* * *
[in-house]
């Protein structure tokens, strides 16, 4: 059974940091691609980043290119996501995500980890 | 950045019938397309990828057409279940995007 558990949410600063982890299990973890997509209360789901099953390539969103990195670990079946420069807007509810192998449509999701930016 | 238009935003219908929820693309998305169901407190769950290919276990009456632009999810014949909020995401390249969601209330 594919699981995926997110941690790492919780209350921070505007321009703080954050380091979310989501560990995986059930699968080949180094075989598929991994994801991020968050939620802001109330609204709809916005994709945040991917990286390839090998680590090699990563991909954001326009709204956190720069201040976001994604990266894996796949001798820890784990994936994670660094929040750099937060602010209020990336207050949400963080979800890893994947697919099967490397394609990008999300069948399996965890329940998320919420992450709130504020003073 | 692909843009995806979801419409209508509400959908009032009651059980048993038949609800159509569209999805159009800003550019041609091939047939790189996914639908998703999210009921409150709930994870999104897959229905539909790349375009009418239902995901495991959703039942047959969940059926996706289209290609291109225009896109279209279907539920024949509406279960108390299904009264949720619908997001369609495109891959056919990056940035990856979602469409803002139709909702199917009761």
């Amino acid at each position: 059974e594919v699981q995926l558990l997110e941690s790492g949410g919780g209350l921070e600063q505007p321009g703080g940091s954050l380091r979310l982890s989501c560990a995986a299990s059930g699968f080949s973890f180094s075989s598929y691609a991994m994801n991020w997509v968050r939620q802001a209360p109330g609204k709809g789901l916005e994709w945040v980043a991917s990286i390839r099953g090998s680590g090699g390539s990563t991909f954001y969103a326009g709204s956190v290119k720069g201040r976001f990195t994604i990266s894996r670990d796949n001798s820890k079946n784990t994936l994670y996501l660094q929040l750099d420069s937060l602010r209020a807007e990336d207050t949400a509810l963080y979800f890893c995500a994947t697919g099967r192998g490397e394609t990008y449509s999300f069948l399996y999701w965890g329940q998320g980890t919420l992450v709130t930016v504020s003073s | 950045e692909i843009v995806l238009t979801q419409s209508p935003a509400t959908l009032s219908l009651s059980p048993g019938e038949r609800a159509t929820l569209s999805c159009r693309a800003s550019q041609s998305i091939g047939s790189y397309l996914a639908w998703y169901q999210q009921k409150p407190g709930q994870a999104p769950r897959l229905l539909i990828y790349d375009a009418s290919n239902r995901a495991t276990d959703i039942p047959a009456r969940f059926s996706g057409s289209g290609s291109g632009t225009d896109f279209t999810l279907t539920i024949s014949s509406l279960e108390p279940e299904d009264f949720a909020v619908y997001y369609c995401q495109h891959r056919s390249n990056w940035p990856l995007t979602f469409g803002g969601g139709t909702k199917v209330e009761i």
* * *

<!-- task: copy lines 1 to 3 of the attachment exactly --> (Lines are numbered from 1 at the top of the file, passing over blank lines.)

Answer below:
[in-house]
């Protein structure tokens, strides 16, 4: 059974940091691609980043290119996501995500980890 | 950045019938397309990828057409279940995007 558990949410600063982890299990973890997509209360789901099953390539969103990195670990079946420069807007509810192998449509999701930016 | 238009935003219908929820693309998305169901407190769950290919276990009456632009999810014949909020995401390249969601209330 594919699981995926997110941690790492919780209350921070505007321009703080954050380091979310989501560990995986059930699968080949180094075989598929991994994801991020968050939620802001109330609204709809916005994709945040991917990286390839090998680590090699990563991909954001326009709204956190720069201040976001994604990266894996796949001798820890784990994936994670660094929040750099937060602010209020990336207050949400963080979800890893994947697919099967490397394609990008999300069948399996965890329940998320919420992450709130504020003073 | 692909843009995806979801419409209508509400959908009032009651059980048993038949609800159509569209999805159009800003550019041609091939047939790189996914639908998703999210009921409150709930994870999104897959229905539909790349375009009418239902995901495991959703039942047959969940059926996706289209290609291109225009896109279209279907539920024949509406279960108390299904009264949720619908997001369609495109891959056919990056940035990856979602469409803002139709909702199917009761």
């Amino acid at each position: 059974e594919v699981q995926l558990l997110e941690s790492g949410g919780g209350l921070e600063q505007p321009g703080g940091s954050l380091r979310l982890s989501c560990a995986a299990s059930g699968f080949s973890f180094s075989s598929y691609a991994m994801n991020w997509v968050r939620q802001a209360p109330g609204k709809g789901l916005e994709w945040v980043a991917s990286i390839r099953g090998s680590g090699g390539s990563t991909f954001y969103a326009g709204s956190v290119k720069g201040r976001f990195t994604i990266s894996r670990d796949n001798s820890k079946n784990t994936l994670y996501l660094q929040l750099d420069s937060l602010r209020a807007e990336d207050t949400a509810l963080y979800f890893c995500a994947t697919g099967r192998g490397e394609t990008y449509s999300f069948l399996y999701w965890g329940q998320g980890t919420l992450v709130t930016v504020s003073s | 950045e692909i843009v995806l238009t979801q419409s209508p935003a509400t959908l009032s219908l009651s059980p048993g019938e038949r609800a159509t929820l569209s999805c159009r693309a800003s550019q041609s998305i091939g047939s790189y397309l996914a639908w998703y169901q999210q009921k409150p407190g709930q994870a999104p769950r897959l229905l539909i990828y790349d375009a009418s290919n239902r995901a495991t276990d959703i039942p047959a009456r969940f059926s996706g057409s289209g290609s291109g632009t225009d896109f279209t999810l279907t539920i024949s014949s509406l279960e108390p279940e299904d009264f949720a909020v619908y997001y369609c995401q495109h891959r056919s390249n990056w940035p990856l995007t979602f469409g803002g969601g139709t909702k199917v209330e009761i």